Figure 17. RL7 regions on the tail end of hatchbacks, compacts, or estates. Resolution is placed in zones where separation is bound to happen, all around the base. Note the special consideration for any spoiler element (in blue).

Note that the base does not need to be in RL7, which saves elements. Also, the RL7 region extends past the separation edge as mentioned before. The shape of the RL7 region might not span a single part, but can wrap sections of adjacent parts, as well. In the figure above for example, part of the rear glass is included in the region. Often taillights are in this zone. It is recommended to place the whole taillight unit in the RL7 region.

Considerations for Sedans/Coupes/Fastbacks

Sedans, coupes, fastbacks and the like often have a sweeping roof line where the boundary layer thickening under adverse pressure gradient. Also separations and reattachments can occur. Below examples of a sedan and coupe model of the TUMunich DrivAer.

Figure 18. Fastback (F) and Notchback (N) models are examples of mentioned geometry types in this section
Separation lines (if any) on curved surfaces facing the rear are harder to predict than on geometrically sharp edges. As such, best practice is to apply RL7 on the rear window/trunk sections, as well as on any side surfaces where separations can occur. The RL7 regions can be divided into sections with known separations (depicted in green below) and sections where the boundary layer experiences an adverse pressure gradient and is prone to possible separation (depicted in blue below).

Figure 19. RL7 regions for consideration, known separation edges (green), adverse thickening boundary layers (blue). For cleanliness of the image, the other high resolution regions on the vehicle are not indicated (including rear tires).
A final image highlighting the geometric details with RL7 recommendations is shown below. Note the grill (in red) may need additional refinement.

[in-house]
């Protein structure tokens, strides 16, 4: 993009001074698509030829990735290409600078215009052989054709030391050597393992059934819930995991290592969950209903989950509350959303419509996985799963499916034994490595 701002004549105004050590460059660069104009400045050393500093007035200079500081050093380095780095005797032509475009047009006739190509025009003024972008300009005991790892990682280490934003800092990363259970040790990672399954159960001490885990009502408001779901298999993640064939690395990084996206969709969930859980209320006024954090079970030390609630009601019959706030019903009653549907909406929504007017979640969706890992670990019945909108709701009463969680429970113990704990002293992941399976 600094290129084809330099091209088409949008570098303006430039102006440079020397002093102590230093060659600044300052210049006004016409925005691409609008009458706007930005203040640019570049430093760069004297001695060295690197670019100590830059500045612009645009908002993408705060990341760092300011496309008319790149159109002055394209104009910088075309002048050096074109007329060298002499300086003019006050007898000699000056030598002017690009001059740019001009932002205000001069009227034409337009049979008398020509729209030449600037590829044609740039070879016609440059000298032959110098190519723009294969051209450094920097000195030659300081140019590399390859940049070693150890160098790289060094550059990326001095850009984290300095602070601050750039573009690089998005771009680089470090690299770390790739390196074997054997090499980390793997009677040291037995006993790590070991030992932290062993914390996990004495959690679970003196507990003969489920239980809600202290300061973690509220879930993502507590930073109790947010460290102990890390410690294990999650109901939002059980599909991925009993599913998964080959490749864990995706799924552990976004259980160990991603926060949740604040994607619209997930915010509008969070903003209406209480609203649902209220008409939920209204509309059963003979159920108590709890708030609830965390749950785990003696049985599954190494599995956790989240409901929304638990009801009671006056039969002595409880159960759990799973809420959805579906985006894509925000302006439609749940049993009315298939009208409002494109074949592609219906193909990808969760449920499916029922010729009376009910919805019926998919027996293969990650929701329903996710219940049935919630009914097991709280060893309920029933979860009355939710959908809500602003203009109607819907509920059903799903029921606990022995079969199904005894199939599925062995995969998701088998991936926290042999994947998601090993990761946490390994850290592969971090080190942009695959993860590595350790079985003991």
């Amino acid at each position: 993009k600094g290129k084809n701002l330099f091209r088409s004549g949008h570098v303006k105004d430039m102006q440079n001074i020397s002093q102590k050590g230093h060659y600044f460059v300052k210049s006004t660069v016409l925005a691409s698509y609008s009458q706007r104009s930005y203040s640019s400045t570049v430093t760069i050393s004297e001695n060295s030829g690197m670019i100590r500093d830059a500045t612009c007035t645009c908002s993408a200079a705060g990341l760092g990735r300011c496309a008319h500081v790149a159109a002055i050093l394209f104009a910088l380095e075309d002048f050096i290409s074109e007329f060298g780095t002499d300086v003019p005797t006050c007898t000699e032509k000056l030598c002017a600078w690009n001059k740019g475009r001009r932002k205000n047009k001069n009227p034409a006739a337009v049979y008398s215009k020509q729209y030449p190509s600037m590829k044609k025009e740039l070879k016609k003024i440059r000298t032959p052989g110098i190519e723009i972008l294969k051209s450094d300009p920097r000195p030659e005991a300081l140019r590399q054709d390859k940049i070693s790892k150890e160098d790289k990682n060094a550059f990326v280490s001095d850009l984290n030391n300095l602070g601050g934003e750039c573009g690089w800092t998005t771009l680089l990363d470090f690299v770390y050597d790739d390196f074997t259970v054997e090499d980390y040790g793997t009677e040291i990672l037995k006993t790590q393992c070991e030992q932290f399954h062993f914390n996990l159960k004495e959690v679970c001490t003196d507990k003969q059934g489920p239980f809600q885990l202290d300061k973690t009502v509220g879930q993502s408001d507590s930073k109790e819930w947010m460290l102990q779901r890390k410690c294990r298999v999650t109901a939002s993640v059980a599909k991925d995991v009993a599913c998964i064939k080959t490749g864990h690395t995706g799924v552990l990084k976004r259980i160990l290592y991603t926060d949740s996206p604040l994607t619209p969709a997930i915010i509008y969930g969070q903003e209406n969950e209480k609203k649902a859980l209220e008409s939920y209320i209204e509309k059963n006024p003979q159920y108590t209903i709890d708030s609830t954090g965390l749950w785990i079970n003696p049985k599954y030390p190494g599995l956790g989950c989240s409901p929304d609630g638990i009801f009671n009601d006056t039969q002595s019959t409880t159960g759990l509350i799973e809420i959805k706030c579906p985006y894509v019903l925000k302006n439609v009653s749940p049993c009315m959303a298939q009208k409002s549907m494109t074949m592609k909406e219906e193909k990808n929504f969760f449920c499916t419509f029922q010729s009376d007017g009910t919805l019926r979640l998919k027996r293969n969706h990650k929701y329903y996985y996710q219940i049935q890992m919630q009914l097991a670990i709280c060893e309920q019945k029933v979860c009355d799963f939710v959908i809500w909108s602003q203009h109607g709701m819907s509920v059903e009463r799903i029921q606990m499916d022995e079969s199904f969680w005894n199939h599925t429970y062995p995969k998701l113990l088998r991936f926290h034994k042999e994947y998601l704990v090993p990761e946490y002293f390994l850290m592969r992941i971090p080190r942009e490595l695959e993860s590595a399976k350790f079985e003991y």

Figure 20. Complete offset strategy for the DrivAer sedan model

Considerations for SUVs/Pickup Trucks/Vans

Refinement zones
Due to the increased sizes typically of SUVs/pickups/vans, the far-field resolution might need to be increased to have a reasonable cell count for the simulation. RL6 is 3mm on passenger cars, 3.2mm or 3.5mm RL6 is recommended depending on the size. For a 3.2mm setup for example, the resolution regions would look like this:
Refinement Level Voxel Size (mm):
  • RL 0: 204.8 mm
  • RL 1: 102.4 mm
  • RL 2: 51.2 mm
  • RL 3: 25.6 mm
  • RL 5: 6.4 mm
  • RL 6: 3.2 mm
  • RL 7: 1.6 mm
  • RL 8: 0.8 mm
All defined offset regions need to be scaled accordingly to keep a similar voxel count. Virtual Wind Tunnel has an entry for setting the number of voxels in a certain offset region; this can be used for scaling.
Custom refinement cowl/A-pillar/mirrors
When windscreens are more upright, a separation can occur upstream on the hood. Make sure that the cowl custom refinement region is enlarged to capture this phenomenon. A-pillar vortices and mirror wakes can be larger, enlarge the refinement regions and blend with overlap with the cowl and mirror wake regions.
Truck beds
Truck beds can have complex flows in them, where the flow from the cab interacts with the tailgate. It is recommended to add a region of RL5 surrounding the whole truck bed. Both the cab end, top of the tailgate area and sides of the truck around the taillights should have RL7 refinements as defined before (4x RL7 + 12x RL6), as the separation. The shear layer at the end of the cab should be captured in an RL6 custom refinement region for about 30cm, as well as the volume around the top of the tailgate.

In conclusion: General Mesh Setup for Passenger Cars

Based on the described best practice, a vehicle of 100-250 million voxels is created, depending on the vehicle details. A typical runtime of around 8 hours on Nvidia 8x V100 GPUs is estimated for 4 seconds of physical time using this scheme.